The film makes a halting attempt to introduce a contemporary storyline -- his paper has an annoying young blogger on the same story -- but instead of pursuing the tension in that relationship, the film simply turns the character (played by Rachel McAdams) into a perky gofer for Crowe's big-shot journalist.Why it was disappointing to read his take on Susan Boyle, whose soaring breakthrough on “Britain’s Got Talent” is currently not just the most-seen video on YouTube this month, but, because of various copycat uploaders, it's the three-most-seen videos on YouTube this month — with 37 million views, 10 million views and 7 million views respectively. And counting. Other videos of her occupy, currently, 6th, 7th, 10, 11th and 12th places as well.
Everyone has an opinion on this phenomenon — including, yes, me — but Goldstein’s seems odd. For one thing he repeats an offer from a pornographic site not worth repeating. But he also writes this:
What has made her sudden celebrity so fascinating -- and disturbing -- is that it seems thoroughly intertwined with the notion that, to be blunt about it, an ugly woman can have a beautiful voice.
If a petite, pretty in pink 20-year-old had done a marvelous job of warbling the song, would anyone have made such a big fuss about it? Clearly not. Would the Web be so full of wonder if the singer were a chubby guy who hadn't had a date in a decade? In a word: No. So for all our delight in Boyle's triumph, isn't the fuss over her a compelling example of our society's rampant sexism?
First, I’m not sure why her sudden celebrity is particularly disturbing. I would assume the success of all of those pretty women who can’t sing — and we know who they are — is even more disturbing, yes?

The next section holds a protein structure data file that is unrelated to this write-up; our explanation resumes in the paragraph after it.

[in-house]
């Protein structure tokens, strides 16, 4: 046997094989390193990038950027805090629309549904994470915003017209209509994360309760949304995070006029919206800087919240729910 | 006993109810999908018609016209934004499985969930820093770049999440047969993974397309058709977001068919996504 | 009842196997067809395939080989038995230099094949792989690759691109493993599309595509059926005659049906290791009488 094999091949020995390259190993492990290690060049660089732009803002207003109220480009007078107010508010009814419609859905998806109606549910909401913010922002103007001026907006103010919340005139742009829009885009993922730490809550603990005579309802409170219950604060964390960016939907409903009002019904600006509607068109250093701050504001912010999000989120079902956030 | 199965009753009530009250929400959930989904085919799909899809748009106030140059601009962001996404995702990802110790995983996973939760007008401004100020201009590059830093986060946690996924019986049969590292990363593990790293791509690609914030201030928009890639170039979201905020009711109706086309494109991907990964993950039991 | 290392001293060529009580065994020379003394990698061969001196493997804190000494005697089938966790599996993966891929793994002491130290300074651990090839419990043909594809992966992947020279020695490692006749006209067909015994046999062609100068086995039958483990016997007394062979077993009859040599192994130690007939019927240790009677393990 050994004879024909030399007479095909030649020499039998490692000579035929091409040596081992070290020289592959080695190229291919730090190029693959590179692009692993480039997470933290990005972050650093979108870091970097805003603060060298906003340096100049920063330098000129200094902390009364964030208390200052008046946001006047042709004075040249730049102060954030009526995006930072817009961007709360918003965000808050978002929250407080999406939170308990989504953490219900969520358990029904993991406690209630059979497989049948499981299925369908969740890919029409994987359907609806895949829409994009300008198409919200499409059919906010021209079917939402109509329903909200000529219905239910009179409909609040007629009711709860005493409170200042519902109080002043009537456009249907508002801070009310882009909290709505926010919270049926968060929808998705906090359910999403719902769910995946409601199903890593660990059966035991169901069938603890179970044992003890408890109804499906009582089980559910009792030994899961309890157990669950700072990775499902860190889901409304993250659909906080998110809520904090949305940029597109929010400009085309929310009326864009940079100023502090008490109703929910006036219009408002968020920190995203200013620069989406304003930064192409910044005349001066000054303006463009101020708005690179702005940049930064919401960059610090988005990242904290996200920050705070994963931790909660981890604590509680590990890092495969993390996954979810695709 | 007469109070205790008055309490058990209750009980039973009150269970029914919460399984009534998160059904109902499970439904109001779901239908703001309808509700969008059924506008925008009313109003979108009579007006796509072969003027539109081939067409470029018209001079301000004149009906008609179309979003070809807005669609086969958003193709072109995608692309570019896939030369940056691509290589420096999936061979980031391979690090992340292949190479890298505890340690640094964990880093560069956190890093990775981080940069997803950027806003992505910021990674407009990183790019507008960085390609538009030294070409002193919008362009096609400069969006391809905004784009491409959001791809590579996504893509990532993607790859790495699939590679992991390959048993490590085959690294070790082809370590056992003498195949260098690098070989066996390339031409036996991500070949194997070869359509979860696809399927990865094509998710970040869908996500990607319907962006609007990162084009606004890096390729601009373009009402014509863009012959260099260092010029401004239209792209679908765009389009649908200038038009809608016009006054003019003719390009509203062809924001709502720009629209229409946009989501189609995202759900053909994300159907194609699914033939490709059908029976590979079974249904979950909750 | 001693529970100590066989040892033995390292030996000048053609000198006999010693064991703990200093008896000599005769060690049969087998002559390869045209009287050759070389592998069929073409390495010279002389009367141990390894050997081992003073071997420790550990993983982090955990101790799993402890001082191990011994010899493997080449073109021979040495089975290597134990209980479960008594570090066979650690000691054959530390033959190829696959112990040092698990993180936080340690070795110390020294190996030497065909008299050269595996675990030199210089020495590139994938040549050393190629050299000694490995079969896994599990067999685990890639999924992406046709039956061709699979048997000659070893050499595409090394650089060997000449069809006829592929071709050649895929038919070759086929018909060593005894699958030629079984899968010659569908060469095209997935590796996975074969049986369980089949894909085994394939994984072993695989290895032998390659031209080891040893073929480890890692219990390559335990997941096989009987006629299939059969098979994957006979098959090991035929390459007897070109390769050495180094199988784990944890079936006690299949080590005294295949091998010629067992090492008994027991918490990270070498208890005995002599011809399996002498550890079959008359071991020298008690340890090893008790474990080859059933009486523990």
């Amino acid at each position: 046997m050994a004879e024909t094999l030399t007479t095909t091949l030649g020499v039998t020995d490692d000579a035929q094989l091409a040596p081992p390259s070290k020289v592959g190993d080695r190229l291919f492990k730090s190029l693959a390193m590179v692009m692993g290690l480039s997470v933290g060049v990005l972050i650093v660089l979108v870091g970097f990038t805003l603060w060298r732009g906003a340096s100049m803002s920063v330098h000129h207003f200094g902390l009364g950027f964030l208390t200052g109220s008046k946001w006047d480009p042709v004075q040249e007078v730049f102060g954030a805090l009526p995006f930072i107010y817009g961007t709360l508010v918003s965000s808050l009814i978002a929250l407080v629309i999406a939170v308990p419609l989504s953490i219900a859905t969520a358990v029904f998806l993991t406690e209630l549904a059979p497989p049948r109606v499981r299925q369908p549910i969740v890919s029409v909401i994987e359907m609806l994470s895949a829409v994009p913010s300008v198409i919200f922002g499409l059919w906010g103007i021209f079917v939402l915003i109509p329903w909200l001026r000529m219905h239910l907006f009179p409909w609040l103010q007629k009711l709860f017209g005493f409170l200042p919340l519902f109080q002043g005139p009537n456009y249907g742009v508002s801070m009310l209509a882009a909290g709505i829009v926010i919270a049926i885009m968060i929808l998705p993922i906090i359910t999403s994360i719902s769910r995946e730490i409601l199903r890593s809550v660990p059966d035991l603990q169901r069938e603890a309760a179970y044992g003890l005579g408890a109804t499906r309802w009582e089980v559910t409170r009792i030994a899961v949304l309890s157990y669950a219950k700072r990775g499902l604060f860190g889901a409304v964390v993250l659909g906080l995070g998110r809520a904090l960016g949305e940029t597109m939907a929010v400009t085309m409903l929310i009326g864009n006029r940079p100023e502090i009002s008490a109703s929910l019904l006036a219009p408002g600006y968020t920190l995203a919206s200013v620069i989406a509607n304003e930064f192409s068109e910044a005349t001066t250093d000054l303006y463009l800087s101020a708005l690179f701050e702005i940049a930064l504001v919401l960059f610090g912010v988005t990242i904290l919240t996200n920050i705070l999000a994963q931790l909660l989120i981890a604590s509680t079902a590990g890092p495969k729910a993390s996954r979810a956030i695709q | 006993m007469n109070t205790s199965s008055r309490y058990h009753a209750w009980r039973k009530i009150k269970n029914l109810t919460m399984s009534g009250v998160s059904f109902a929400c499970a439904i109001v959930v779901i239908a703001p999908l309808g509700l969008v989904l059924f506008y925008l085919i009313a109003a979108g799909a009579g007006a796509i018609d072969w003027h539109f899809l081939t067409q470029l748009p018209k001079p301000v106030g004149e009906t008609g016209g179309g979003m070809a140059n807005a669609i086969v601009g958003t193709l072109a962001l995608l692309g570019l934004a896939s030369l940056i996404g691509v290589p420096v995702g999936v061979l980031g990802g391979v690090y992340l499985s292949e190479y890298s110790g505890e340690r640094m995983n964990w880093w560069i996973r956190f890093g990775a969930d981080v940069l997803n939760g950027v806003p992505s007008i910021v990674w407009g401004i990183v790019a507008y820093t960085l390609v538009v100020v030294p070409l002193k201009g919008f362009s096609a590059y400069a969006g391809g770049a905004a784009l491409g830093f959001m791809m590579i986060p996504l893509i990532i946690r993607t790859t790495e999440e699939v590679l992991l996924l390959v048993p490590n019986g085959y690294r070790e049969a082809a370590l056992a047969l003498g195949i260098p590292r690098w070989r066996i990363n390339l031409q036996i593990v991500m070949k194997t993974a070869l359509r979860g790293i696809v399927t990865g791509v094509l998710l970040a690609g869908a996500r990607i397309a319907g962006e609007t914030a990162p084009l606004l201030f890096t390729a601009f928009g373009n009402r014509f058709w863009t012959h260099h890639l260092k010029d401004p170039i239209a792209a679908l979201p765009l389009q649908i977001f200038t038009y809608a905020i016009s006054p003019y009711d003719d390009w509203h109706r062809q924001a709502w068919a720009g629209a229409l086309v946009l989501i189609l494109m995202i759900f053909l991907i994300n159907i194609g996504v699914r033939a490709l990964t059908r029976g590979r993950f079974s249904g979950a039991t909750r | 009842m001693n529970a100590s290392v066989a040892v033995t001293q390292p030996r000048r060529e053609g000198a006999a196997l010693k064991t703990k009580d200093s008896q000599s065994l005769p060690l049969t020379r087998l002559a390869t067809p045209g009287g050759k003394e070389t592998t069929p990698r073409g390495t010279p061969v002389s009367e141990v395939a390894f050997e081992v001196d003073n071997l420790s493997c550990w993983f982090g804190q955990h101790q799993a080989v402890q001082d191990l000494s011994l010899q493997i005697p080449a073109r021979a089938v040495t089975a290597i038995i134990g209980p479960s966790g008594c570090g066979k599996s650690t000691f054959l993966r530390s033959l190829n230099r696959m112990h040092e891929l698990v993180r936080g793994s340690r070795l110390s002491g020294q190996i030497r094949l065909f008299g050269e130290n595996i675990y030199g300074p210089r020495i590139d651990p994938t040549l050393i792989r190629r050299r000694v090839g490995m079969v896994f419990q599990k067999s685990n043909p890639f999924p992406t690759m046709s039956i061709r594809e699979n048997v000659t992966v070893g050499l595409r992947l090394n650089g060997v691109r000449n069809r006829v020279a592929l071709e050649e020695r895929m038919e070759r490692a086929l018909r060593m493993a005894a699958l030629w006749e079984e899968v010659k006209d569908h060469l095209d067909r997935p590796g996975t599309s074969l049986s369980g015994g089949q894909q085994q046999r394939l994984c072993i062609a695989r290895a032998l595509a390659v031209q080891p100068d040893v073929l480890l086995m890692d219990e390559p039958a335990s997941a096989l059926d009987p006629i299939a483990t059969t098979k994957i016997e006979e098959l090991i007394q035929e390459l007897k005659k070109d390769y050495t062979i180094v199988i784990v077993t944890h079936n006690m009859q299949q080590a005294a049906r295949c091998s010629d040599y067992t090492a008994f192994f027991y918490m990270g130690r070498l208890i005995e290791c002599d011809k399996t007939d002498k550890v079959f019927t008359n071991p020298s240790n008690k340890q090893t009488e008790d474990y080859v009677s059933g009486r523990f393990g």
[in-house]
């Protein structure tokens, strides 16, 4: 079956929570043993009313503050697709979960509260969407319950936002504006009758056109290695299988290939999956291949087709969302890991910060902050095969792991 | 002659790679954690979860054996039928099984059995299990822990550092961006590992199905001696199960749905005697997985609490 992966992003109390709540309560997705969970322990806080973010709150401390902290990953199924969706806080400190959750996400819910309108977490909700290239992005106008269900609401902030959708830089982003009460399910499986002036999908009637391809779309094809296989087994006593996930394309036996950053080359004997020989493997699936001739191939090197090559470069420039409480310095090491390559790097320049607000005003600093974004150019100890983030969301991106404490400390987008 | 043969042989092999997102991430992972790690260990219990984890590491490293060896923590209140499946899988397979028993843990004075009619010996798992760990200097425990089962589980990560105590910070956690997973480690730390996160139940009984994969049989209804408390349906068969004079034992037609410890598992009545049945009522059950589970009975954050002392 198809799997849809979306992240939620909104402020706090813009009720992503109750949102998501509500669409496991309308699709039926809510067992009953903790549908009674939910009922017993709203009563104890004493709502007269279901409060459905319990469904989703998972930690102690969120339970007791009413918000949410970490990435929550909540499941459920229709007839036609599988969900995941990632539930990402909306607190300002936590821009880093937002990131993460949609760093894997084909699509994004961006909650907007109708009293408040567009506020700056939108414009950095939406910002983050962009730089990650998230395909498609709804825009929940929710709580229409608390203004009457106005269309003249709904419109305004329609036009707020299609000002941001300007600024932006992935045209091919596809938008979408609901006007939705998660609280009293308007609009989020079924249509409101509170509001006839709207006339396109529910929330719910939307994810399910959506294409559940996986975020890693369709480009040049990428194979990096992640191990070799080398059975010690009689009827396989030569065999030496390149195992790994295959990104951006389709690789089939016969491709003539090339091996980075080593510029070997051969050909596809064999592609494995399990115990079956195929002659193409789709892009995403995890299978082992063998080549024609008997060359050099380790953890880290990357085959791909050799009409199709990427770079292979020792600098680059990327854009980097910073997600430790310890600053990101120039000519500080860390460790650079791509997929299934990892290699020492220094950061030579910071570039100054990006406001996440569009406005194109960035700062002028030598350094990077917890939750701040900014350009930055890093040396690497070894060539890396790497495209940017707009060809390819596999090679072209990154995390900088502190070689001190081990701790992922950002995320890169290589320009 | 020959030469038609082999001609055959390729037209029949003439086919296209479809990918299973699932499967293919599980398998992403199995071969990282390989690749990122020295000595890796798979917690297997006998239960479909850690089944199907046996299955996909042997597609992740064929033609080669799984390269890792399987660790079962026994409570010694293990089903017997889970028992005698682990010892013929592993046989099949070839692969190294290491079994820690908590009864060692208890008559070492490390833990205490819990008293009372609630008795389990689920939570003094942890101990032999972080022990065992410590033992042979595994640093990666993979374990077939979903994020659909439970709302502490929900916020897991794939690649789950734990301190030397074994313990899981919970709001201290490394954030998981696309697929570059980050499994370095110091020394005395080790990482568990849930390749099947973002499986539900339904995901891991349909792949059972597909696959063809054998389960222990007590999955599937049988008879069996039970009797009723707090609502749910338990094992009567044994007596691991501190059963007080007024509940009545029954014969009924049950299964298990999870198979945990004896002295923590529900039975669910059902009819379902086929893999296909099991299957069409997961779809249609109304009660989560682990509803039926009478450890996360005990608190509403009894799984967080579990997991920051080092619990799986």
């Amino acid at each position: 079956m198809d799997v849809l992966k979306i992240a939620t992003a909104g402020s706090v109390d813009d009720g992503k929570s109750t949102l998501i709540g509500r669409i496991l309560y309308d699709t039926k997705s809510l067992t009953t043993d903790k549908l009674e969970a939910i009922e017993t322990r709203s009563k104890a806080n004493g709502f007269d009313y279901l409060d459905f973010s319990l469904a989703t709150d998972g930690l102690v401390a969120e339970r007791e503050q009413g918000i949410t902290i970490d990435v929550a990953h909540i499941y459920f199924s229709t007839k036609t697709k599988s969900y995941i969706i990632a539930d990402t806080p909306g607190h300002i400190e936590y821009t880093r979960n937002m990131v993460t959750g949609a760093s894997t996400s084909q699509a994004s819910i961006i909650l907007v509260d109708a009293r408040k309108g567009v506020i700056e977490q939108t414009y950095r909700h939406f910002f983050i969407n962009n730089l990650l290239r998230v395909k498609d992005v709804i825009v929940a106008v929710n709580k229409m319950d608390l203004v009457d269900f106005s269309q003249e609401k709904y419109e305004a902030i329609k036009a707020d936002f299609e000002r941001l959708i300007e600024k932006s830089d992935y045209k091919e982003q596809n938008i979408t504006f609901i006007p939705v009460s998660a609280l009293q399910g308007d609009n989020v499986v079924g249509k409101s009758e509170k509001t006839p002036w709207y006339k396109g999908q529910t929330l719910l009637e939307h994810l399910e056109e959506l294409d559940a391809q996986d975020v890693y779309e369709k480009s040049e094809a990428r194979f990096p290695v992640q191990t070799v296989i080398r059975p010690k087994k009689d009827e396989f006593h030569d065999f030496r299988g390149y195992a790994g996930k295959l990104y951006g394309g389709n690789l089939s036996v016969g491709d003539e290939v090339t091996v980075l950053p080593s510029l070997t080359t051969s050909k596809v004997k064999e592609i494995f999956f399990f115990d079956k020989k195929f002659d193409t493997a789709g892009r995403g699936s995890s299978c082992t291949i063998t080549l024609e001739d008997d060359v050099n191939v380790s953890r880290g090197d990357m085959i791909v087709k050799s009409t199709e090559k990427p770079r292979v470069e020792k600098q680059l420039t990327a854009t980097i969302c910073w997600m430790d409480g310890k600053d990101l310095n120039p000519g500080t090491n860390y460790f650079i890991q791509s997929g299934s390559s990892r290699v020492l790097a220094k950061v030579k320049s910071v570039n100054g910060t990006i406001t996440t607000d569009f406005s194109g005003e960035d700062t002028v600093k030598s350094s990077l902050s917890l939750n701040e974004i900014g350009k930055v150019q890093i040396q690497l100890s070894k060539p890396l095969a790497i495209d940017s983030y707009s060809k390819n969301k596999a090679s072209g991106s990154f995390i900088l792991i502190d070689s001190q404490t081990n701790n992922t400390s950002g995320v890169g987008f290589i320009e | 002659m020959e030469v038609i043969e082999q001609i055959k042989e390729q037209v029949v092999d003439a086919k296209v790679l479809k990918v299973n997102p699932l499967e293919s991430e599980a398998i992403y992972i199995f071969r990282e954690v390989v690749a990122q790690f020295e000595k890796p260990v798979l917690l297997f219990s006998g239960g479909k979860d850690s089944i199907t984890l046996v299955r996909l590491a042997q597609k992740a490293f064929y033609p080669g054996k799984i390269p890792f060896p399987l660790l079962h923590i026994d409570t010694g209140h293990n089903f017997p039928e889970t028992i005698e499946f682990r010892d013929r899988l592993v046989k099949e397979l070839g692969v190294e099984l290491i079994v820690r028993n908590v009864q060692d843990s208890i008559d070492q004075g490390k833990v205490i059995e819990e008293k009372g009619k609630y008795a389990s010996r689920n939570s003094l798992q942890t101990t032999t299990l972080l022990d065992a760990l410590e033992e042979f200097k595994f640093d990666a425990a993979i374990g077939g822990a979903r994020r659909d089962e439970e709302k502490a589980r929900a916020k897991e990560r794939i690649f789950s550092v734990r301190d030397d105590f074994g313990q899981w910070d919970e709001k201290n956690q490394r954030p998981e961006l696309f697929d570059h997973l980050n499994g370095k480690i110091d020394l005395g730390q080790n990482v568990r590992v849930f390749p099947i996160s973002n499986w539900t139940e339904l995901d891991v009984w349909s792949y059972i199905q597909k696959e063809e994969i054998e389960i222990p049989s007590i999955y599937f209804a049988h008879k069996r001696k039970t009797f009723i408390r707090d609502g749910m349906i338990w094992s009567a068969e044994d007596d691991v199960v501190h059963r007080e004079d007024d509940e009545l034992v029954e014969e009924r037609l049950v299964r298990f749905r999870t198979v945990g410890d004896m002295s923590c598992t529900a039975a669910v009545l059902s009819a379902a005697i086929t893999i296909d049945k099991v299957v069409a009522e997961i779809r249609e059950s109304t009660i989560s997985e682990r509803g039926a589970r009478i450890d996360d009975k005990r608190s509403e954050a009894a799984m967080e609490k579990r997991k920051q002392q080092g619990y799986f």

As for the sexism issue: Hasn’t Mr. Goldstein heard of Paul Potts, who won “Britain’s Got Talent” two years ago, and whose initial appearance on the show — shy and dentally challenged but then busting out into a beautiful operatic voice — is, at the moment, still ahead of Ms. Boyle’s on YouTube, with 47 million views? (For the record, neither his nor her video is in YouTube’s all-time top 25, and both are far, far away from the most viewed video: Avril Levigne’s “Girlfriend,” with 118 million hits. At least she can sing...ish.)
A more intriguing area of inquiry into the phenomenon may be the set-up itself: an individual standing before three often bored or jaded judges, who are either slowly or quickly bowled over by the talents of that individual, who is a stand-in for all of us. Who knew, in other words, that “Flashdance” would be so influential for something other than torn sweatshirts and legwarmers?
Quote of the Day
In case the moral argument against torture isn't swaying you:
Imagine if an American operative out of uniform were captured by the Iranians tomorrow. Imagine he were put into a coffin for hours with no light and barely enough air to breathe, imagine if he were then removed and smashed against a plywood wall by a towel tied around his neck thirty times, imagine if he were then kept awake for eleven days in a row, then kept in a cell frozen to hypothermia levels, and then waterboarded multiple times, after which he confessed to being a spy trying to sabotage Iran's nuclear program. Would you believe that intelligence? Would Krauthammer? Would you believe both that he wasn't tortured and that the information he gave was reliable?
—Andrew Sullivan, taking on Charles Krauthammer, here.
Before the Show: 4-17-09
- Theater: Uptown Cinemas
- Location: Lower Queen Anne, Seattle
- Chain: AMC Loews
- Arrived: 7 minutes early
- Ads: “Doubt” (DVD)
“Parks & Recreation” (TV)
The KIA gerbil ad (it’s cool not to exercise)
“Life After People” (TV)
U.S. Marines ad
“Deadliest Catch” (TV)
Honda Accord ad (where they split the car down the middle)
Coke ad (sweaty, thirsty guy seeing coke-bottle images everywhere)
Dr. Laura (“In Praise of Mom” – live screening)
“You have been watching the AMC Movie Watchers Network”
- Trailers began: 4 minute late
- Trailers: “Public Enemies”
- Movie began: 12-14 minutes late
Review: “State of Play” (2009)
Old old old. Everything about this movie feels old.
Its heroes are newspaper reporters, or at least a grizzled old newspaper reporter, Cal McAffrey (Russell Crowe), and a svelte blogger, Della Frye (Rachel McAdams), and of course these two, initially at odds, have to work together to break the story, which is still, for some reason, and despite the obvious online presence, “on deadline,” as if print were the only way to break the thing. Old tropes die hard.